It is also worth noting that nowhere in the Afghan Constitution or election laws is there a provision authorizing the Election Commission to declare a winner in the event that one of the candidates boycotts the process. In the absence of such a provision, the commission's pronouncement may well be open to legal challenge.
Some Afghans even believe that these events herald the onset of another civil war. While Abdullah has repeatedly stated that he does not want his supporters to resort to violence, there are those who expect Iranian-style riots to sweep across Kabul.
In his withdrawal speech, Abdullah reiterated his demands for fundamental changes to the Afghan government, but tactfully did not touch on the possibility of a national unity government. It is now clear that Washington was either unwilling or unable to pressure Karzai into a power-sharing deal under a provisional authority scheme until the security situation, reformation of the elections commission, and the weather would permit a more free and fair election process.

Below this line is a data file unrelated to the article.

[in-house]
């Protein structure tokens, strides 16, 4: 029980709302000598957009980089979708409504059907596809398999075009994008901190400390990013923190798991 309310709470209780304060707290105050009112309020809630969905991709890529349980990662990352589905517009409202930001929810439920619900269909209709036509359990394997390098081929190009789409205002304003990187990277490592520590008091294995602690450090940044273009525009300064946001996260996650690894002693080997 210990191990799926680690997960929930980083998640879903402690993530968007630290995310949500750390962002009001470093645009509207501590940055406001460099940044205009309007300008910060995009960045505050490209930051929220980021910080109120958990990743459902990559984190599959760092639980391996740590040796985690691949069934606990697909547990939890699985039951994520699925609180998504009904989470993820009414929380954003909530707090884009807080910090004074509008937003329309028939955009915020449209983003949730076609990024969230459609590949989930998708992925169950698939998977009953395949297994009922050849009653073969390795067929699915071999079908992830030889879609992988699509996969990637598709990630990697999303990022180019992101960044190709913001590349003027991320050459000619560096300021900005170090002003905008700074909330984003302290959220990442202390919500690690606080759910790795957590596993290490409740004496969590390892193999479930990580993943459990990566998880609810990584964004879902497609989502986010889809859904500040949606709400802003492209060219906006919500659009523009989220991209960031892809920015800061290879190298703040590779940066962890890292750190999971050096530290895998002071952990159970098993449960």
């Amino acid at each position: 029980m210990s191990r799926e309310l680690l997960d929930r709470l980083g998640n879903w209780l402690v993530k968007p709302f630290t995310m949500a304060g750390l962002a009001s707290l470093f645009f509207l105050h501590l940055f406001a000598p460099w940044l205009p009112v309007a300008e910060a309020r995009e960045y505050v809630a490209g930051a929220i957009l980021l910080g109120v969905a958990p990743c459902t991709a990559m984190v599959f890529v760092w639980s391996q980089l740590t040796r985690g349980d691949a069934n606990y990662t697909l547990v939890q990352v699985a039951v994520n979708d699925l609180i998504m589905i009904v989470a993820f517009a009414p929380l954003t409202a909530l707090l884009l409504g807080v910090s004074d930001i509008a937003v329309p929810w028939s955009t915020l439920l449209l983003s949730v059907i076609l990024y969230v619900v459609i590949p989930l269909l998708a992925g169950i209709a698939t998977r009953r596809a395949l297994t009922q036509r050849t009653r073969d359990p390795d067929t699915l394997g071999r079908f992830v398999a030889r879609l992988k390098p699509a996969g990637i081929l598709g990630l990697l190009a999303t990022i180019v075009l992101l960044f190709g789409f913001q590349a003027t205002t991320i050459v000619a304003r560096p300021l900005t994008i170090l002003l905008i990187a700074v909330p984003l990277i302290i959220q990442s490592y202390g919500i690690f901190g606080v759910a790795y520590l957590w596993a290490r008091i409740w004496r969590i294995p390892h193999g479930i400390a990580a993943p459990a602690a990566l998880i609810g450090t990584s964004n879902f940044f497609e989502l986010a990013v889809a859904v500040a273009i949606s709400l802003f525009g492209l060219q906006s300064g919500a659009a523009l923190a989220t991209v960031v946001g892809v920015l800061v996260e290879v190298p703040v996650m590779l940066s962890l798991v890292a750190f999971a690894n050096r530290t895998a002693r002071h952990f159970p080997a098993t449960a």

Given that the option of a provisional unity government seemed to be on the table in Washington up until November 1, Massoud expressed regret that the Americans do not have a united stance on the policy they should adopt vis-à-vis Afghanistan.
"Different officials have different ideas and they send different signals," he said.
Indeed, if one is to diagnose the causes of the Afghan election fiasco, the Obama administration's fluctuating position is as much to blame as the survivalist approach of war-seasoned Afghan politicians.
The arrival of UN Secretary-General Ban Ki-moon in Kabul on November 2, although originally scheduled in reaction to last week's attack on the UN guest house there, could have served as an opportunity for serious negotiations on a provisional unity government. Instead, Ban posed for photographers alongside the victor, thereby bestowing legitimacy on what was essentially the defeat of the Afghan people, and the end of their short-lived experiment with democratization.
Helena Malikyar is an expert on Afghan state-building; Tanya Goudsouzian is a journalist who has covered Afghanistan since 2001. The views expressed in this commentary are the authors' own, and do not necessarily reflect those of RFE/RL.